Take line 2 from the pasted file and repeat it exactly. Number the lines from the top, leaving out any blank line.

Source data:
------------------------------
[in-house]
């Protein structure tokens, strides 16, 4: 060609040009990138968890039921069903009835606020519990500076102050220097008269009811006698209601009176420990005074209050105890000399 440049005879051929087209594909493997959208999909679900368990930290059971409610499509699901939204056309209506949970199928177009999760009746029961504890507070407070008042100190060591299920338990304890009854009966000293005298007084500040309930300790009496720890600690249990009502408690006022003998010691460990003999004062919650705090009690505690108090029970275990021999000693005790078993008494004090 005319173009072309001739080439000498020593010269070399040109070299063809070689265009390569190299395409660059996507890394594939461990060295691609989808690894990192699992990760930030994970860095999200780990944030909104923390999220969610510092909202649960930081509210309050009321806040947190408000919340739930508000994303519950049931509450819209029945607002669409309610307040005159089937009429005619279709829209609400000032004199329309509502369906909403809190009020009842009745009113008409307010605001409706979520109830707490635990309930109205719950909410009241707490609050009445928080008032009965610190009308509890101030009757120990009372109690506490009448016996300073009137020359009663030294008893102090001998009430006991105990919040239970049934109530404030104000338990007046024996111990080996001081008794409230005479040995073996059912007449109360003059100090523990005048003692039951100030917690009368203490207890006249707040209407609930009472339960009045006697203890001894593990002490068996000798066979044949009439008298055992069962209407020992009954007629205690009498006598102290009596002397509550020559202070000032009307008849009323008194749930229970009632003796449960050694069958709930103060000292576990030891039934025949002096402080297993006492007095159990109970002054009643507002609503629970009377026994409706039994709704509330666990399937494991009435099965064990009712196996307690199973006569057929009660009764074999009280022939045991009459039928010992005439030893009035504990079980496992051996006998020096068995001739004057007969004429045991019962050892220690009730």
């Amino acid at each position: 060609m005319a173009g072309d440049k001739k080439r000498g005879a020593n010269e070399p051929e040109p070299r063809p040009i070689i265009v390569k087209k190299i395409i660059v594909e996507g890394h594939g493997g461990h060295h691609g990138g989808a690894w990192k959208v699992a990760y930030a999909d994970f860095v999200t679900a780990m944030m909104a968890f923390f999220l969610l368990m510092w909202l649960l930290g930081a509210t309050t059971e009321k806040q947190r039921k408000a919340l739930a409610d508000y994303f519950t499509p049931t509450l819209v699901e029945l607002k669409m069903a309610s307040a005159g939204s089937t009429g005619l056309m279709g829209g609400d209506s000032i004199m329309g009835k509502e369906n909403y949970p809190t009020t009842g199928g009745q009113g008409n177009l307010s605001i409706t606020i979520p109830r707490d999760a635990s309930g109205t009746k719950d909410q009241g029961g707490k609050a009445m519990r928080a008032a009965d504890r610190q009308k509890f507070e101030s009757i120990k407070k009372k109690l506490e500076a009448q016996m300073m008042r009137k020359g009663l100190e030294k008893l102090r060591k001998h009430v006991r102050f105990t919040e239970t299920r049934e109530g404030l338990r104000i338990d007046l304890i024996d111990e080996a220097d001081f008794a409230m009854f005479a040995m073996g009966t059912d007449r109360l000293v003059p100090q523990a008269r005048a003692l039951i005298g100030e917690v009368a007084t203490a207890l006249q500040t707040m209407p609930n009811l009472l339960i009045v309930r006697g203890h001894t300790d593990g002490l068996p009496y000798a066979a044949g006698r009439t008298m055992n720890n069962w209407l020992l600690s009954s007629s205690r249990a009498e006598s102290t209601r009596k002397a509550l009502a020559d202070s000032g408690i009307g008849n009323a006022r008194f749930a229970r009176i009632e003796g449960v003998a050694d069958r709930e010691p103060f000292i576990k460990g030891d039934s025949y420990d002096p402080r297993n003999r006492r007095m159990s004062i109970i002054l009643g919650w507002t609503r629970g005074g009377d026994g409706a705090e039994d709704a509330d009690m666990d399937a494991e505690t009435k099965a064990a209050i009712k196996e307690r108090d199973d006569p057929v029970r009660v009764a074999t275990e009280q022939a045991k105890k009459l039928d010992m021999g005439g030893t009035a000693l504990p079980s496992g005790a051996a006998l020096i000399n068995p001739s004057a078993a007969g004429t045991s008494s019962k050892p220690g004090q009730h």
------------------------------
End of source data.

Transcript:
């Protein structure tokens, strides 16, 4: 060609040009990138968890039921069903009835606020519990500076102050220097008269009811006698209601009176420990005074209050105890000399 440049005879051929087209594909493997959208999909679900368990930290059971409610499509699901939204056309209506949970199928177009999760009746029961504890507070407070008042100190060591299920338990304890009854009966000293005298007084500040309930300790009496720890600690249990009502408690006022003998010691460990003999004062919650705090009690505690108090029970275990021999000693005790078993008494004090 005319173009072309001739080439000498020593010269070399040109070299063809070689265009390569190299395409660059996507890394594939461990060295691609989808690894990192699992990760930030994970860095999200780990944030909104923390999220969610510092909202649960930081509210309050009321806040947190408000919340739930508000994303519950049931509450819209029945607002669409309610307040005159089937009429005619279709829209609400000032004199329309509502369906909403809190009020009842009745009113008409307010605001409706979520109830707490635990309930109205719950909410009241707490609050009445928080008032009965610190009308509890101030009757120990009372109690506490009448016996300073009137020359009663030294008893102090001998009430006991105990919040239970049934109530404030104000338990007046024996111990080996001081008794409230005479040995073996059912007449109360003059100090523990005048003692039951100030917690009368203490207890006249707040209407609930009472339960009045006697203890001894593990002490068996000798066979044949009439008298055992069962209407020992009954007629205690009498006598102290009596002397509550020559202070000032009307008849009323008194749930229970009632003796449960050694069958709930103060000292576990030891039934025949002096402080297993006492007095159990109970002054009643507002609503629970009377026994409706039994709704509330666990399937494991009435099965064990009712196996307690199973006569057929009660009764074999009280022939045991009459039928010992005439030893009035504990079980496992051996006998020096068995001739004057007969004429045991019962050892220690009730």